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Editorial: Something is rotten in the state of Ireland

FIVE years into the recession, and we have yet to see any criminal prosecutions brought against the individuals responsible for what took place in the business, banking and political spheres, which led to the economic and banking implosion.

There is something rotten in the state of Ireland, and increasingly it is the tardiness, or apparent unwillingness of the authorities, to bring the perpetuators of white collar crime to book.

White collar crime does take place in this country, and indeed in some cases it has been rife. To judge from the statistics on convictions, however, you would conclude that there is no occurrence of it. As everyone well knows, however, we are hardly free of it.

Rather, it’s the apparent unwillingness to prosecute, or tackle it in a meaningful way, that is responsible for our enviable paper record on it.

This lack of appetite to face up to wrongdoings in the corporate and political worlds does not say much for the Irish authorities, and is fundamentally unfair on the majority of the Irish public.

Like any sort of crime, white collar crime needs to be punished. Indeed, the prosecution of it should be an imperative.

The bottom line is that standards, regulations and protocols need to be adhered to. We know that this has not been the case in many instances. However, so far in this country we have had no day of reckoning for the bankers, business people and politicians who landed us in this mess. Instead, we are treated to the sordid spectacle as their still lavish lifestyles are paraded across the media.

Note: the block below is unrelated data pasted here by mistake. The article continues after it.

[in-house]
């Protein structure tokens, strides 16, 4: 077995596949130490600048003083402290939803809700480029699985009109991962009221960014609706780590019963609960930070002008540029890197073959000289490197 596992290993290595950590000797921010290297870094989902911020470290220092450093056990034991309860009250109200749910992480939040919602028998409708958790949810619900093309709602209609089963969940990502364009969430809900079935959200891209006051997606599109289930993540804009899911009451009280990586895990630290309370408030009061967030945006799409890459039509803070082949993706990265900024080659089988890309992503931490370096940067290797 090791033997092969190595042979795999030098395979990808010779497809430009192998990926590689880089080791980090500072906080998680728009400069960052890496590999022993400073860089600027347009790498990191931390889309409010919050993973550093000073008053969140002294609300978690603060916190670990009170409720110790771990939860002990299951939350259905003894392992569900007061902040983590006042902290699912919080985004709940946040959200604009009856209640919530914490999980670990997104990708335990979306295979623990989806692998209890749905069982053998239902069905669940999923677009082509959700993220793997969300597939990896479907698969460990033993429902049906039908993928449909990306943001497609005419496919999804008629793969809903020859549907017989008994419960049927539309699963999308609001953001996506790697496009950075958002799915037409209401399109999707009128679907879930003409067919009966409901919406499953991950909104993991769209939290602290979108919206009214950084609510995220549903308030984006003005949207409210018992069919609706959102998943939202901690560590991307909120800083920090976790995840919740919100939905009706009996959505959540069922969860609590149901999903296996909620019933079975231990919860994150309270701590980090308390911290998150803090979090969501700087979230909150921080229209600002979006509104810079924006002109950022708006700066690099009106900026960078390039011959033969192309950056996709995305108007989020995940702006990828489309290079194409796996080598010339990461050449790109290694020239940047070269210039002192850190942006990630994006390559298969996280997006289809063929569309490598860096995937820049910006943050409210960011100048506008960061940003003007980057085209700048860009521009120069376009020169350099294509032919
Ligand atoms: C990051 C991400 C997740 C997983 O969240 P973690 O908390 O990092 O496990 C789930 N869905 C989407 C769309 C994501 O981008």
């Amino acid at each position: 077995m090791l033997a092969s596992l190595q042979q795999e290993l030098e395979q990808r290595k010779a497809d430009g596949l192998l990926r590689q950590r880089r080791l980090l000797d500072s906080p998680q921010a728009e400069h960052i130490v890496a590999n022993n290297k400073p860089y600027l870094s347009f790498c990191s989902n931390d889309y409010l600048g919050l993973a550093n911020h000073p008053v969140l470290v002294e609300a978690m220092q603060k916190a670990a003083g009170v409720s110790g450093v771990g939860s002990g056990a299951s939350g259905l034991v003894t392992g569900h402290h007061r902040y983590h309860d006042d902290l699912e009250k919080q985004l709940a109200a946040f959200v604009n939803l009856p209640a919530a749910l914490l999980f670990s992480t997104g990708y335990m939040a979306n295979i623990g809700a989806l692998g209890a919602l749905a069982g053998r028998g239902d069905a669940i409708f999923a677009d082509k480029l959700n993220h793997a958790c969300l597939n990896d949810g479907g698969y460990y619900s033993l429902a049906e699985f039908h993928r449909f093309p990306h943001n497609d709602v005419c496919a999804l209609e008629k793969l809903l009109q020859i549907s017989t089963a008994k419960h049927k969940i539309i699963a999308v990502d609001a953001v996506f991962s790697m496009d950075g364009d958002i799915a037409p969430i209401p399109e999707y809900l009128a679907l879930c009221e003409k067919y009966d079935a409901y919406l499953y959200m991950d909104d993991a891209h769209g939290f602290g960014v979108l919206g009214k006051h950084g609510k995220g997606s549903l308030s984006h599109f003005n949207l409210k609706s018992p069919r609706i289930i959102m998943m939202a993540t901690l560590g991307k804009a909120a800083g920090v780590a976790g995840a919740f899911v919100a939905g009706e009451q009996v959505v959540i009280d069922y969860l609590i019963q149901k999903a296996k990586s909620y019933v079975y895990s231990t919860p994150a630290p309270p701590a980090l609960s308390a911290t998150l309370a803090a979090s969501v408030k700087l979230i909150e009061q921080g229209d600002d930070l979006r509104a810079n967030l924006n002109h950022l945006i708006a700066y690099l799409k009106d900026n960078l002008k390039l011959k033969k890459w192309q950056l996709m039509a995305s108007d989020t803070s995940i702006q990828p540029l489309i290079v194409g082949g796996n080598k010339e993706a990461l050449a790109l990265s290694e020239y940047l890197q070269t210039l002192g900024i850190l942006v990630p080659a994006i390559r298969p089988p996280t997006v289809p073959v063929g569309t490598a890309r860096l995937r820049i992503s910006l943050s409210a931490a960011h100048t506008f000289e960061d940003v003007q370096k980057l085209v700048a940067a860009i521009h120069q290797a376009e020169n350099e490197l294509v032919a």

It reinforces the old maxim that there is one law for them, and one for the rest of us. At the very least, the people responsible should face the full rigours of the law, and then be judged for their actions or otherwise.

That this has not happened to date further erodes any confidence of faith in our institutions, and our system of governance. It is absolutely corrosive for a State which, as a consequence, may yet have to struggle for its legitimacy.

We have an Office of Corporate Enforcement which is taking forever in bringing any cases forward. Its Director recently tried to retire on a huge pension, midway through these ongoing investigations.

The standard reply that they are working with archaic law is no longer, and never was, good enough. Get over it, and get on with it. Time now, boys and girls, to step up to the plate and prove your worth.

As a functioning democracy, we do need to see those responsible in court, have their day, and then move on.

That this has not happened, and is inherently slow, is hugely unfair to a public yoked with austerity and the burden of paying for what has occurred. The old cute whoorism, nod and wink culture and gombeenism must be binned once and for all. Break the golden circle which do exist.

At the very least the Irish public is entitle to a measure of justice.

 

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